(David L. Ryan/Globe Staff)
Milk was on tap at the Boston Common this morning, but it wasn't any supermarket or corner store brand. This milk was raw -- from a dairy cow transported to the park in a trailer.
Currently, residents can visit dairy farms and purchase raw milk. With milk-buying clubs, a designated member or organizer travels to the farms, usually in a vehicle with refrigeration capabilities, buys large quantities of raw milk, and returns to a pickup spot to distribute it to local members.
In recent years, the popularity of such clubs has grown, enough to catch the attention of the state's Department of Agricultural Resources. The department had scheduled to revise its ordinances today pertaining to the sale and distribution of raw milk to make the activities of such clubs illegal. But after the widespread outcry from the groups, it decided to postpone any action and instead hosted a public-input session on the topic.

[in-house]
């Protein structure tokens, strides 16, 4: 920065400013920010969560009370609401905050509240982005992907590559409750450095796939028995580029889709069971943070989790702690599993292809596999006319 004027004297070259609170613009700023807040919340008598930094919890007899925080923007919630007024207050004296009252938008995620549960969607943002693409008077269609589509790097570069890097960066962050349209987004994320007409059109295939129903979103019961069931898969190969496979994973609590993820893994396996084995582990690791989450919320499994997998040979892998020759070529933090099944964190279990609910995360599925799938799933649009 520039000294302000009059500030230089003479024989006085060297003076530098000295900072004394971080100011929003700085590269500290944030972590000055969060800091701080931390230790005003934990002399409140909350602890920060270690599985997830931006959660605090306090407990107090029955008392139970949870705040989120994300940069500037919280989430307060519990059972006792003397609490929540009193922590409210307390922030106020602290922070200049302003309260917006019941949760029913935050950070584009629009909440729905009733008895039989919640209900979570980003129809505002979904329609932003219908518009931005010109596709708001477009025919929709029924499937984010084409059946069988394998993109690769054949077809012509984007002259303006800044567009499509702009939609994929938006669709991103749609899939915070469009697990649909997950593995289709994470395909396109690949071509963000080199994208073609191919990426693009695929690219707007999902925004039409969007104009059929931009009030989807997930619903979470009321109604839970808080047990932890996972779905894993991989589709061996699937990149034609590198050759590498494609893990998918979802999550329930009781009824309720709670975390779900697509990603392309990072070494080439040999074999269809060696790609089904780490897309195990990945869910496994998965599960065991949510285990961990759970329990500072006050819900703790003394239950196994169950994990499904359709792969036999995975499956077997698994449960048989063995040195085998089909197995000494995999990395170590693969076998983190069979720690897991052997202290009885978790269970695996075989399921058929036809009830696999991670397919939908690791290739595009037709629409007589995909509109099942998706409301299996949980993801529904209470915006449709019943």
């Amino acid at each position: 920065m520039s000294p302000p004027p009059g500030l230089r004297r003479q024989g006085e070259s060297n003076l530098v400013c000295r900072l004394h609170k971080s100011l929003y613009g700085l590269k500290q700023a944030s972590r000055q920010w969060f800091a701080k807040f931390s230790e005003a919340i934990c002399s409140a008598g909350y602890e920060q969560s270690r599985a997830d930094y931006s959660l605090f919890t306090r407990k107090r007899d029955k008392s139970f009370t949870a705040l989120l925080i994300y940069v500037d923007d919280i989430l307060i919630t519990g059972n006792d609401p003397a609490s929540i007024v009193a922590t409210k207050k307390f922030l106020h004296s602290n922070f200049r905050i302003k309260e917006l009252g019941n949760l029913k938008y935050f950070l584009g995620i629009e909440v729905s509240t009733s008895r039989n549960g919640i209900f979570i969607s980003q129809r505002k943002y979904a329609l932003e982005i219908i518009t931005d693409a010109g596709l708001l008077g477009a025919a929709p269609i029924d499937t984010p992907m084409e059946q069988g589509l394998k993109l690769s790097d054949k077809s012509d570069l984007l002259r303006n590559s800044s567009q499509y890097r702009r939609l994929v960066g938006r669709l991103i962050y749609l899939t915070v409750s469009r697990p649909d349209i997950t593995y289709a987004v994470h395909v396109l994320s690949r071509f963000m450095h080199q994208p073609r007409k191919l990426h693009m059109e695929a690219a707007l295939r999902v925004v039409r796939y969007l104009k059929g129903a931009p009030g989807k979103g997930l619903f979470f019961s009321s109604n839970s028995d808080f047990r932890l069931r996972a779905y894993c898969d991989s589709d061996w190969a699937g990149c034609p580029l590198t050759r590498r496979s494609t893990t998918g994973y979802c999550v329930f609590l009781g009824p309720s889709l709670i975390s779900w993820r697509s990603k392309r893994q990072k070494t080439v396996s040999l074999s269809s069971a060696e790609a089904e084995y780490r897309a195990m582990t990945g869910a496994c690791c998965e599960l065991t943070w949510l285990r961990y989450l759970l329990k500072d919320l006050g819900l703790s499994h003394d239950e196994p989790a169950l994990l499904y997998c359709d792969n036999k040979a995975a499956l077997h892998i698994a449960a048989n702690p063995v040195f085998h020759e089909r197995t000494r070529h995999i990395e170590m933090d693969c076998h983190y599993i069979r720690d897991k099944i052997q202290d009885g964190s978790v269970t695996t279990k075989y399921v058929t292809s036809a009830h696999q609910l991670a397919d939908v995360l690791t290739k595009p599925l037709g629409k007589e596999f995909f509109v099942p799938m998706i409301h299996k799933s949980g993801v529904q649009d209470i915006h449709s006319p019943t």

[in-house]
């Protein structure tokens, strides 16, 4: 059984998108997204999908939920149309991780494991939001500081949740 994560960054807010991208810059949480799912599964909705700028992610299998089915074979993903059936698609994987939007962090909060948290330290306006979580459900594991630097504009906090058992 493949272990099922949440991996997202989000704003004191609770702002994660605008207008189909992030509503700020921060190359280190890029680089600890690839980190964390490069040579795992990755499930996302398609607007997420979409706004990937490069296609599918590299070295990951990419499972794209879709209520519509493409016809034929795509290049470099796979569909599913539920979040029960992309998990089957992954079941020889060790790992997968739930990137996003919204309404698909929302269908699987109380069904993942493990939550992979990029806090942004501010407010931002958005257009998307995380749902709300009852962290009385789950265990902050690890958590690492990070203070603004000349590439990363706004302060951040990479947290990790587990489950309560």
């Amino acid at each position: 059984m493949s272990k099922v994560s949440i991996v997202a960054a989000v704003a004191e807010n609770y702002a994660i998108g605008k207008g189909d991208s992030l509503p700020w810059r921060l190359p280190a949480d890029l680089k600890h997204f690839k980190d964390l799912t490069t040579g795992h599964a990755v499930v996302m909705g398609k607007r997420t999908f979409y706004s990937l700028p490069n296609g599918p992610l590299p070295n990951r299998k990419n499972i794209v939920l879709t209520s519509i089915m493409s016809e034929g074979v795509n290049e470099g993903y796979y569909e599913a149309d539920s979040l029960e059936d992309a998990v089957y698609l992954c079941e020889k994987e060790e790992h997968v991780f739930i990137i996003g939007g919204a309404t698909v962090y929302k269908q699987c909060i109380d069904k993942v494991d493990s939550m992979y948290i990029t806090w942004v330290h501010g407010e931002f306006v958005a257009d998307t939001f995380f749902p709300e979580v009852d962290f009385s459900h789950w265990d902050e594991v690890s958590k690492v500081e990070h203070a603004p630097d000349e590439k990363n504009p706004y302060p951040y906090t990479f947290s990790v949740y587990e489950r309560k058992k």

After the Milk-In at the park, the members of the network marched, hoisting banners and posters, to the state agency's headquarters on Causeway Street to attend the session. Commissioner Scott Soares chaired the meeting and listened to dozens of raw-milk drinkers as they touted the economic and health qualities of non-pasteurized milk.
Many health specialists warn against consuming raw milk, saying it puts drinkers at risk of dangerous bacteria.
But the speakers told Soares that raw milk helped their or a family member's medical condition such as asthma or eczema, while others said that at $7 to $9 a gallon, the growing popularity of raw milk has helped sustain the dairy farming industry in the Commonwealth.
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